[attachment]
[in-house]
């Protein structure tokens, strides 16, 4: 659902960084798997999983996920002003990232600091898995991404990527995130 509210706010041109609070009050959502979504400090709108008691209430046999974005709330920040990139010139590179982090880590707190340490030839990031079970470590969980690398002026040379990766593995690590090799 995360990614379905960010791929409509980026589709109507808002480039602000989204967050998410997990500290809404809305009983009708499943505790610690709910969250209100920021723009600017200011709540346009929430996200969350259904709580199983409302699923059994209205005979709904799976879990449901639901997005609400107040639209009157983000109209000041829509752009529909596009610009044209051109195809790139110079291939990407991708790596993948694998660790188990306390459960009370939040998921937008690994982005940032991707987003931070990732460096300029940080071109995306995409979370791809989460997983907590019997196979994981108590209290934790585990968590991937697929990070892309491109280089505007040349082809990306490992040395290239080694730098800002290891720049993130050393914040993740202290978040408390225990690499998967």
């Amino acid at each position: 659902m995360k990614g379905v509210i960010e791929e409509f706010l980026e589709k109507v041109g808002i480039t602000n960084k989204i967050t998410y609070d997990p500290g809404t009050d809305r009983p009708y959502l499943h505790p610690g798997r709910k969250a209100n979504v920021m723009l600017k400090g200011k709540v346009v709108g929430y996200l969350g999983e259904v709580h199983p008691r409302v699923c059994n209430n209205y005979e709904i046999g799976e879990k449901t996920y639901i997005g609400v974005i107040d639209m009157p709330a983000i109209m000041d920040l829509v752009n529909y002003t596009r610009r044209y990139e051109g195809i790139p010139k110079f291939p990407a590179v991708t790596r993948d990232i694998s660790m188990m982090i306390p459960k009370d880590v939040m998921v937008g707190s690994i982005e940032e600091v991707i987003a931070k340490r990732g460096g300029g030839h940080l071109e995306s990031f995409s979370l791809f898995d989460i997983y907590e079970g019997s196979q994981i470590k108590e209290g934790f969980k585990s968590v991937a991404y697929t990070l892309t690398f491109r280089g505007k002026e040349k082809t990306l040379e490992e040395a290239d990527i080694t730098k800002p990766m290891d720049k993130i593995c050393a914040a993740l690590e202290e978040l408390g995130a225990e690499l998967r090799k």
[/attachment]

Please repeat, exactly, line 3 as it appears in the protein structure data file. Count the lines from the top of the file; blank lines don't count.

């Amino acid at each position: 659902m995360k990614g379905v509210i960010e791929e409509f706010l980026e589709k109507v041109g808002i480039t602000n960084k989204i967050t998410y609070d997990p500290g809404t009050d809305r009983p009708y959502l499943h505790p610690g798997r709910k969250a209100n979504v920021m723009l600017k400090g200011k709540v346009v709108g929430y996200l969350g999983e259904v709580h199983p008691r409302v699923c059994n209430n209205y005979e709904i046999g799976e879990k449901t996920y639901i997005g609400v974005i107040d639209m009157p709330a983000i109209m000041d920040l829509v752009n529909y002003t596009r610009r044209y990139e051109g195809i790139p010139k110079f291939p990407a590179v991708t790596r993948d990232i694998s660790m188990m982090i306390p459960k009370d880590v939040m998921v937008g707190s690994i982005e940032e600091v991707i987003a931070k340490r990732g460096g300029g030839h940080l071109e995306s990031f995409s979370l791809f898995d989460i997983y907590e079970g019997s196979q994981i470590k108590e209290g934790f969980k585990s968590v991937a991404y697929t990070l892309t690398f491109r280089g505007k002026e040349k082809t990306l040379e490992e040395a290239d990527i080694t730098k800002p990766m290891d720049k993130i593995c050393a914040a993740l690590e202290e978040l408390g995130a225990e690499l998967r090799k």